With my fandom strongly established I began to watch everything this group, Winner, appeared in, whether it was interviews or variety shows or their own documentaries (they have a 12 episode documentary show in which they open a mini daycare for 10 kids aged 2-6. I’ve watched the full season 5 times). From there I became accustomed to the particular language of Korean variety shows and began to watch shows because I liked them, not just because my favorite idols appeared in them. I also began listening to more music and developed a broader appreciation for the music that falls outside of the K-pop idol machine.
Which brings me back to Show Me the Money. One of the producers is one of the most famous rappers in Korea today, Dok2 (who is actually a quarter Filipino and a quarter Spanish). I watched his Instagram story in terrified, masochistic wonder as he got his hair braided by a Black woman at the Slauson Mall. The Slauson Mall. In South LA. Ten minutes down the street from me. This man had been wearing them way past their expiration date. (Always under a hat because they look terrible and should not be on his head. They look so bad, truly). Why doesn’t his teammate, Korean-American Jay Park, tell him that his braids are offensive appropriation?
This is where I have another fascination with Korean popular music: the way in which members of the Diaspora come home and become superstars. As a first generation American who doesn’t feel like I can truly return to my “motherland," Jamaica, I sit with a strong sense of envy towards those who can. There are of course, unique reasons for that. K-pop is used as a tool of soft power and propaganda; it is subsidized and thus there is a booming market. One only has to look to the 2018 Winter Olympics in Pyeongchang. Parachutes are sent across the North-South Korea border, with K-pop blasting. Teenagers the world over are learning Korean because they want to watch K-dramas and hear the voices of their favorite idols without subtitles. Asian-Americans are underrepresented in mainstream music. They are Otherized in music in a way that Black Americans are not. Complete aside—We are never thought to also be the child of immigrants. Our assumed history as descendants of American slaves fostered by lazy ignorance of postcolonial migration doesn’t afford us a global and Diasporic identity. Of course, that means we generally escape the scapegoat status that falls to non-Black Latinxs and to a certain extent, APIs, but as a child of a formerly-undocumented immigrant, I have my feelings. But a “return” to a willing nation to realize one’s dreams probably feels like a preferable route to take.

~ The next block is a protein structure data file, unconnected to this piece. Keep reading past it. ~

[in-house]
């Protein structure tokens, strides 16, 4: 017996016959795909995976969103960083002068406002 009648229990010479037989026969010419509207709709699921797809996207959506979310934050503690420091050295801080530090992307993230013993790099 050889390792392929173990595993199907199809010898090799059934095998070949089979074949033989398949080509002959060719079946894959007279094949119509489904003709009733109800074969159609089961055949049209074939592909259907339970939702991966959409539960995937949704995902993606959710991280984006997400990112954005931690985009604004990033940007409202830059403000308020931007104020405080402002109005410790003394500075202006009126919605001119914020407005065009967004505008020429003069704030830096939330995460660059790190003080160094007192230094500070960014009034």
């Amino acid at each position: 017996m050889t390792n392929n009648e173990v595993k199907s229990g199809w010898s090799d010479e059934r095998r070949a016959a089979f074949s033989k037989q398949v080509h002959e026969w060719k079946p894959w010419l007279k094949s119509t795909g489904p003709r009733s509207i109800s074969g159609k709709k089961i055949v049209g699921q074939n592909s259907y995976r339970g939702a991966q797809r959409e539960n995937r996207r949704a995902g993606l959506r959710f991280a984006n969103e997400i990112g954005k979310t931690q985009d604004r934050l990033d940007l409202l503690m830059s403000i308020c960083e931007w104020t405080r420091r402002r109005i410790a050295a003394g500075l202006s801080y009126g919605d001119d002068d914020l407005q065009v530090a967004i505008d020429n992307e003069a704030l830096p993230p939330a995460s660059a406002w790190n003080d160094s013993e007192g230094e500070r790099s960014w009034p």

There’s so much more that interests me. Gender. Class. Geography. The history of East Asian colonialism. Direct, personal linkages to Leimert Park in Korean pop music. The role of language. As a Black person, I don’t support fetishizing other cultures. I’m very wary of becoming a card-carrying Koreaboo and take pains to not land in that treacherous territory.
But it’s also painful for me. I live near Koreatown and it’s the nearest neighborhood for me to access some of my ~needs~ as a socially privileged, college-educated Black millennial (cafés with WiFi, non-food desert grocery stores, etc). I’m still unfortunately socialized to make myself non-threatening to non-Black people. On routine trips to Koreatown Galleria for Winner’s new CD, I make myself small. I’m overly polite. I’m defensive. It’s fucked up and I know it. But it’s muscle memory. There is a stinging weight to my enslaved movements and mannerisms as I perform them at stores on Western Avenue, one of the primary locations for the events of the LA Uprisings. Sometimes I think about Latasha Harlins when I walk past the older Korean security guard as I park my bike in the Madong Plaza parking garage.
But I’ll be damned if I let a bit of emotional trauma get in the way of my escapist coping mechanism.